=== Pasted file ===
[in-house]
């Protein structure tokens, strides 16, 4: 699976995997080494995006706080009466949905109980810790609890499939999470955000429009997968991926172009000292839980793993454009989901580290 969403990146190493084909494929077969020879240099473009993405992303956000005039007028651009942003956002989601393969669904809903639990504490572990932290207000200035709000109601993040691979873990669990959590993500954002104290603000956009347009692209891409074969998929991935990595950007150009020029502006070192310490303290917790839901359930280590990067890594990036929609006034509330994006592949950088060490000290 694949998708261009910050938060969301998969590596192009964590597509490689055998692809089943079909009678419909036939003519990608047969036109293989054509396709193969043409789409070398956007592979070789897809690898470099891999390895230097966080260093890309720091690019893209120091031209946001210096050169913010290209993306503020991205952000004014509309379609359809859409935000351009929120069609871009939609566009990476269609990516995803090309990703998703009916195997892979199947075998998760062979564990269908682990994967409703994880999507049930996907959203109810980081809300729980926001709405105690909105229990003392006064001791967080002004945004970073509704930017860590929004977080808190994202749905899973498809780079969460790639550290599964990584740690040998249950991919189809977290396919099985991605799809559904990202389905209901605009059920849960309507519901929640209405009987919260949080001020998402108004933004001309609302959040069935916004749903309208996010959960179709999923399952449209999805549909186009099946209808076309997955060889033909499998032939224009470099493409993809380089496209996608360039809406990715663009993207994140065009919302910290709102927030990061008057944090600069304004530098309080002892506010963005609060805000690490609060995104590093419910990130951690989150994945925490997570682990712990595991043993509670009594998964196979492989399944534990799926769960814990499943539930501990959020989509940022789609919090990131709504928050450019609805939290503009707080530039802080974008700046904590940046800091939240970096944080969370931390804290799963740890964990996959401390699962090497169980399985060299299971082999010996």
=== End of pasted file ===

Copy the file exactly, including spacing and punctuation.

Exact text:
[in-house]
């Protein structure tokens, strides 16, 4: 699976995997080494995006706080009466949905109980810790609890499939999470955000429009997968991926172009000292839980793993454009989901580290 969403990146190493084909494929077969020879240099473009993405992303956000005039007028651009942003956002989601393969669904809903639990504490572990932290207000200035709000109601993040691979873990669990959590993500954002104290603000956009347009692209891409074969998929991935990595950007150009020029502006070192310490303290917790839901359930280590990067890594990036929609006034509330994006592949950088060490000290 694949998708261009910050938060969301998969590596192009964590597509490689055998692809089943079909009678419909036939003519990608047969036109293989054509396709193969043409789409070398956007592979070789897809690898470099891999390895230097966080260093890309720091690019893209120091031209946001210096050169913010290209993306503020991205952000004014509309379609359809859409935000351009929120069609871009939609566009990476269609990516995803090309990703998703009916195997892979199947075998998760062979564990269908682990994967409703994880999507049930996907959203109810980081809300729980926001709405105690909105229990003392006064001791967080002004945004970073509704930017860590929004977080808190994202749905899973498809780079969460790639550290599964990584740690040998249950991919189809977290396919099985991605799809559904990202389905209901605009059920849960309507519901929640209405009987919260949080001020998402108004933004001309609302959040069935916004749903309208996010959960179709999923399952449209999805549909186009099946209808076309997955060889033909499998032939224009470099493409993809380089496209996608360039809406990715663009993207994140065009919302910290709102927030990061008057944090600069304004530098309080002892506010963005609060805000690490609060995104590093419910990130951690989150994945925490997570682990712990595991043993509670009594998964196979492989399944534990799926769960814990499943539930501990959020989509940022789609919090990131709504928050450019609805939290503009707080530039802080974008700046904590940046800091939240970096944080969370931390804290799963740890964990996959401390699962090497169980399985060299299971082999010996």